Photo credit: PilatesAnytime
Do you consider yourself a Pilates teacher or a Pilates instructor? Both terms are very similar in their meaning and some Pilates professionals are very vigilant in making sure that they are called one and not the other.
But does it really matter?
I know I promised to talk about Pilates cueing but we need to settle this issue first.
A Teacher is someone who imparts theoretical knowledge to students AND can also show practical implementations of this knowledge.
An Instructor is someone who shares practical applications of the knowledge.
When I was going through my training for group fitness I was getting a “fitness instructor” certification. My job was to show my students WHAT to do and HOW to execute moves with proper form.
When I was going through my Pilates training I was working on my “Pilates teacher” certification. As Pilates teachers we do not only tell our students WHAT to do and HOW, we also explain to them WHY these moves are appropriate for them and WHERE they should focus their attention during each movement. (OK, so we settled that we are “Pilates teachers” but if you have “Pilates instructor” written on all of your business cards don’t rush to reprint another thousand of those. Most of your students/clients – it might be a topic for another linguistic discussion – will not know the difference.)
In order to to fulfill our role as Pilates teachers we need to master the art of cueing (I told you I had a point!) Our cueing is the way to guide our clients successfully through the movements and to educate them about everyday movement techniques that will truly transform their lives.
One of my favorite things about taking classes from other teachers is picking up fresh cues that I can use with my students. We all get stuck in a rut sometimes that limits the learning potential of our students. I’ve had students that have worked with me for years and then one day I use a different cue and they experience a huge “A-ha” moment. It’s truly a joyous event for both of us that opens up a new level of “Pilatethism” that we can start learning.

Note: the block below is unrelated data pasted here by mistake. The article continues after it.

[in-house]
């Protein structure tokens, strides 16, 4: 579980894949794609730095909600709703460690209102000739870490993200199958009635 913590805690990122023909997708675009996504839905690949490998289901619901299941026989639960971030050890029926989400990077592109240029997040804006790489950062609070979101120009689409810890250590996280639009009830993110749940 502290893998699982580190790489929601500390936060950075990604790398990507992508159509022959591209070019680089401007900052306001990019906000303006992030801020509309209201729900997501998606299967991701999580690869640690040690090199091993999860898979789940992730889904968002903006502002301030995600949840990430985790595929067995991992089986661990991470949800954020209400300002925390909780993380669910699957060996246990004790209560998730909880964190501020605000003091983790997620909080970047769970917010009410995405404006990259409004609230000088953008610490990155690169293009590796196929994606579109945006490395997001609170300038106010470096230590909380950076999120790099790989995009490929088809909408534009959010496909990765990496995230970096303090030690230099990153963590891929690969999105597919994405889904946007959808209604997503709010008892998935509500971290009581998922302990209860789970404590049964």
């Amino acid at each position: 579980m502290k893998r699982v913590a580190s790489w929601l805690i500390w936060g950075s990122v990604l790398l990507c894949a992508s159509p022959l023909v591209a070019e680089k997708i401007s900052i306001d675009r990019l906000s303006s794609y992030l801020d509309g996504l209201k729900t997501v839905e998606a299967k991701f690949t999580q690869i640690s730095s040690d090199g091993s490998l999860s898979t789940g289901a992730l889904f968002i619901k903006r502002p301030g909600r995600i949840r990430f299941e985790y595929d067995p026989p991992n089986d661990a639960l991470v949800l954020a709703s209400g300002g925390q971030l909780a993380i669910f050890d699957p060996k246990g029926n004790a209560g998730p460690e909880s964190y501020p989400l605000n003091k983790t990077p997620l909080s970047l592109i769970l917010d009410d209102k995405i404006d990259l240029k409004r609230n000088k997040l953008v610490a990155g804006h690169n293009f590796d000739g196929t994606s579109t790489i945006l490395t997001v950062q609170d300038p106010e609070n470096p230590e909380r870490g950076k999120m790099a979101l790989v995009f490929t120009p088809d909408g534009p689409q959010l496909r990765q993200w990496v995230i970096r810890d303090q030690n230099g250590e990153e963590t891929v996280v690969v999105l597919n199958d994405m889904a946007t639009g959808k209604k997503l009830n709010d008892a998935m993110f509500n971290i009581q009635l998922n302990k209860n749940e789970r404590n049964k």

Developing and fine-tuning cues is a lifelong challenge for any Pilates teacher. Today I want to introduce to you Carrie Pages, the owner of the In Balance Pilates studio in Wilmington, NC and the Winner of the 2016 Pilates Anytime Next Instructor award. I had the privilege of working with Carrie for the past 2 months as I was developing a website for her new online Pilates studio – Carrie Pages Pilates. During this time I learned that Carrie’s “superpower” as a Pilates teacher is her cueing.
In Carrie’s opinion, creative cueing was the exact thing that helped her win the Pilates Anytime contest. So today I am talking to Carrie about her experience with PA and about creative cueing techniques.
Carrie and I have a special treat for you. After watching the interview you can watch one of Carrie’s favorite tutorials on how to teach Pulling Straps on the Reformer. She uses her creative cueing technique and precise spotting to guide a client through this challenging exercise. This tutorial is just one of over a hundred Pilates videos available on Carrie Pages Pilates – an online Pilates studio.
Resources mentioned in the interview
- CarriePagesPilates – watch FREE Pilates mat video or try this online Pilates studio for just $1.
- Confession: I used to be a Pilates jerk
- Follow Carrie on Instagram
Pulling Straps on the Reformer: Detailed Tutorial
BTW, you can download another Pilates video tutorial for FREE if you go to Carrie’s website (click here) or you can even try her online studio for just $1. You get access to all videos and get to learn from a very talented Pilates teacher.
Do you have questions or would you like to share some of your favorite creative cueing techniques? Please join the conversation by leaving a comment below.